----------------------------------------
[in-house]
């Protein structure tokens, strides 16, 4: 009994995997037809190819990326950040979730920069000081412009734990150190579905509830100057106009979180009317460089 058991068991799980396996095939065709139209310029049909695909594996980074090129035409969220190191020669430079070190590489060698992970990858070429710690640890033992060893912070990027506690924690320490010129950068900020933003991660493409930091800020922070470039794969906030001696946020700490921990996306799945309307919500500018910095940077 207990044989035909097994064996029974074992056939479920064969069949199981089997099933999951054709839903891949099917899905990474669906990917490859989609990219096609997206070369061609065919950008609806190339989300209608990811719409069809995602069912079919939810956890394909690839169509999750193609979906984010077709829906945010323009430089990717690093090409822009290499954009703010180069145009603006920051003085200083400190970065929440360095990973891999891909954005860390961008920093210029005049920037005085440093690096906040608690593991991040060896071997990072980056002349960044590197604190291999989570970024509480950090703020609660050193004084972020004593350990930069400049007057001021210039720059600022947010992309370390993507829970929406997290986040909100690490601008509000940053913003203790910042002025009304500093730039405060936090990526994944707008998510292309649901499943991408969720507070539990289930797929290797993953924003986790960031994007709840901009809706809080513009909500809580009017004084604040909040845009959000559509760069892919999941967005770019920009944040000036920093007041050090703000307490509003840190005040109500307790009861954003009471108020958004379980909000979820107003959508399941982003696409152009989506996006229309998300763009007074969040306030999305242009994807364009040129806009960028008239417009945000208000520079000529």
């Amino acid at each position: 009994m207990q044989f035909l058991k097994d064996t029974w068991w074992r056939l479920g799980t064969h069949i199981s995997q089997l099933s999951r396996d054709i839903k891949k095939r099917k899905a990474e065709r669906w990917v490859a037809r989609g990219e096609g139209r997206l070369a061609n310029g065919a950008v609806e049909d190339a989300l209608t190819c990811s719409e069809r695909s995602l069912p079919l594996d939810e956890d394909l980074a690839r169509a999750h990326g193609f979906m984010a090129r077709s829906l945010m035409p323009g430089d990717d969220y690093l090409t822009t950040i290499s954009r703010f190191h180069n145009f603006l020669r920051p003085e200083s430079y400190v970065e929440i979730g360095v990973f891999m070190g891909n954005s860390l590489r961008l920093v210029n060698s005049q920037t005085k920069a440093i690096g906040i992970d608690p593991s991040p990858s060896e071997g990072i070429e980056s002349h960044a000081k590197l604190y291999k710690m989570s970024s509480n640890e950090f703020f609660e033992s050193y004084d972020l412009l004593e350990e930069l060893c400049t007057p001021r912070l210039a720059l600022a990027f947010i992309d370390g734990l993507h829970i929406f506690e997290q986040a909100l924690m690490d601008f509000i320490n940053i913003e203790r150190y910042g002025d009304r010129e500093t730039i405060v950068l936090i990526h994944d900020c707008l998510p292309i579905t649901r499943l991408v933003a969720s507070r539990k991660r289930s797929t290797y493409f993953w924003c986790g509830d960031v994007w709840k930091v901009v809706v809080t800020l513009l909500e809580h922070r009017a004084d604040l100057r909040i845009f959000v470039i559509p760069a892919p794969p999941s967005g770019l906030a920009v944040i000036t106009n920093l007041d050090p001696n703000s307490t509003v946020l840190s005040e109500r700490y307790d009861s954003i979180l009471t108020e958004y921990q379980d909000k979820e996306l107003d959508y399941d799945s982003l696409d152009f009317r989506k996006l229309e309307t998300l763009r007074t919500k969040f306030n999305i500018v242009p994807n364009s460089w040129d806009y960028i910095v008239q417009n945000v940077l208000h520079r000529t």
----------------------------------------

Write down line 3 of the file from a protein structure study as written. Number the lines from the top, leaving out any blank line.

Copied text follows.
């Amino acid at each position: 009994m207990q044989f035909l058991k097994d064996t029974w068991w074992r056939l479920g799980t064969h069949i199981s995997q089997l099933s999951r396996d054709i839903k891949k095939r099917k899905a990474e065709r669906w990917v490859a037809r989609g990219e096609g139209r997206l070369a061609n310029g065919a950008v609806e049909d190339a989300l209608t190819c990811s719409e069809r695909s995602l069912p079919l594996d939810e956890d394909l980074a690839r169509a999750h990326g193609f979906m984010a090129r077709s829906l945010m035409p323009g430089d990717d969220y690093l090409t822009t950040i290499s954009r703010f190191h180069n145009f603006l020669r920051p003085e200083s430079y400190v970065e929440i979730g360095v990973f891999m070190g891909n954005s860390l590489r961008l920093v210029n060698s005049q920037t005085k920069a440093i690096g906040i992970d608690p593991s991040p990858s060896e071997g990072i070429e980056s002349h960044a000081k590197l604190y291999k710690m989570s970024s509480n640890e950090f703020f609660e033992s050193y004084d972020l412009l004593e350990e930069l060893c400049t007057p001021r912070l210039a720059l600022a990027f947010i992309d370390g734990l993507h829970i929406f506690e997290q986040a909100l924690m690490d601008f509000i320490n940053i913003e203790r150190y910042g002025d009304r010129e500093t730039i405060v950068l936090i990526h994944d900020c707008l998510p292309i579905t649901r499943l991408v933003a969720s507070r539990k991660r289930s797929t290797y493409f993953w924003c986790g509830d960031v994007w709840k930091v901009v809706v809080t800020l513009l909500e809580h922070r009017a004084d604040l100057r909040i845009f959000v470039i559509p760069a892919p794969p999941s967005g770019l906030a920009v944040i000036t106009n920093l007041d050090p001696n703000s307490t509003v946020l840190s005040e109500r700490y307790d009861s954003i979180l009471t108020e958004y921990q379980d909000k979820e996306l107003d959508y399941d799945s982003l696409d152009f009317r989506k996006l229309e309307t998300l763009r007074t919500k969040f306030n999305i500018v242009p994807n364009s460089w040129d806009y960028i910095v008239q417009n945000v940077l208000h520079r000529t």